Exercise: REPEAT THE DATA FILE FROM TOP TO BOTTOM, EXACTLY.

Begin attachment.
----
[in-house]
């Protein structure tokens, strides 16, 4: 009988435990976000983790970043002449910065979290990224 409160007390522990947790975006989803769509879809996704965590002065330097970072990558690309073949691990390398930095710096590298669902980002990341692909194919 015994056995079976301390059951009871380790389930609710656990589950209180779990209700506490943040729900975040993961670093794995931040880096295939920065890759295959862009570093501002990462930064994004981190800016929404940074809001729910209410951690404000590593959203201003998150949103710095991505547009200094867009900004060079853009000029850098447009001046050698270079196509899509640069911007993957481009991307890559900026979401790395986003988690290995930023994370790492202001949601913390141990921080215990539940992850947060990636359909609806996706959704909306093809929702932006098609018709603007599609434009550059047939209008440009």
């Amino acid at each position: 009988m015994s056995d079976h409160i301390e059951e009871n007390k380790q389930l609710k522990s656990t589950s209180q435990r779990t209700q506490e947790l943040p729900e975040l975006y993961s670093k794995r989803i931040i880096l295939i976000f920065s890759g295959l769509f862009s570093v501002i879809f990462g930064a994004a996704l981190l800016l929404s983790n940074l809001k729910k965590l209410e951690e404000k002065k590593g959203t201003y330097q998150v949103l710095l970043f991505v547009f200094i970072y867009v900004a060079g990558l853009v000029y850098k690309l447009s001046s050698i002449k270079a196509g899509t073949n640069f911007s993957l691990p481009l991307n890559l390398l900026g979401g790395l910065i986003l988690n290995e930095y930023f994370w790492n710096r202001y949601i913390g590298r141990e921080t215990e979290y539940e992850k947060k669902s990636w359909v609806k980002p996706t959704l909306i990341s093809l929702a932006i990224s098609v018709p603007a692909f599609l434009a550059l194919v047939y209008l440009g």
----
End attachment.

[in-house]
């Protein structure tokens, strides 16, 4: 009988435990976000983790970043002449910065979290990224 409160007390522990947790975006989803769509879809996704965590002065330097970072990558690309073949691990390398930095710096590298669902980002990341692909194919 015994056995079976301390059951009871380790389930609710656990589950209180779990209700506490943040729900975040993961670093794995931040880096295939920065890759295959862009570093501002990462930064994004981190800016929404940074809001729910209410951690404000590593959203201003998150949103710095991505547009200094867009900004060079853009000029850098447009001046050698270079196509899509640069911007993957481009991307890559900026979401790395986003988690290995930023994370790492202001949601913390141990921080215990539940992850947060990636359909609806996706959704909306093809929702932006098609018709603007599609434009550059047939209008440009």
């Amino acid at each position: 009988m015994s056995d079976h409160i301390e059951e009871n007390k380790q389930l609710k522990s656990t589950s209180q435990r779990t209700q506490e947790l943040p729900e975040l975006y993961s670093k794995r989803i931040i880096l295939i976000f920065s890759g295959l769509f862009s570093v501002i879809f990462g930064a994004a996704l981190l800016l929404s983790n940074l809001k729910k965590l209410e951690e404000k002065k590593g959203t201003y330097q998150v949103l710095l970043f991505v547009f200094i970072y867009v900004a060079g990558l853009v000029y850098k690309l447009s001046s050698i002449k270079a196509g899509t073949n640069f911007s993957l691990p481009l991307n890559l390398l900026g979401g790395l910065i986003l988690n290995e930095y930023f994370w790492n710096r202001y949601i913390g590298r141990e921080t215990e979290y539940e992850k947060k669902s990636w359909v609806k980002p996706t959704l909306i990341s093809l929702a932006i990224s098609v018709p603007a692909f599609l434009a550059l194919v047939y209008l440009g």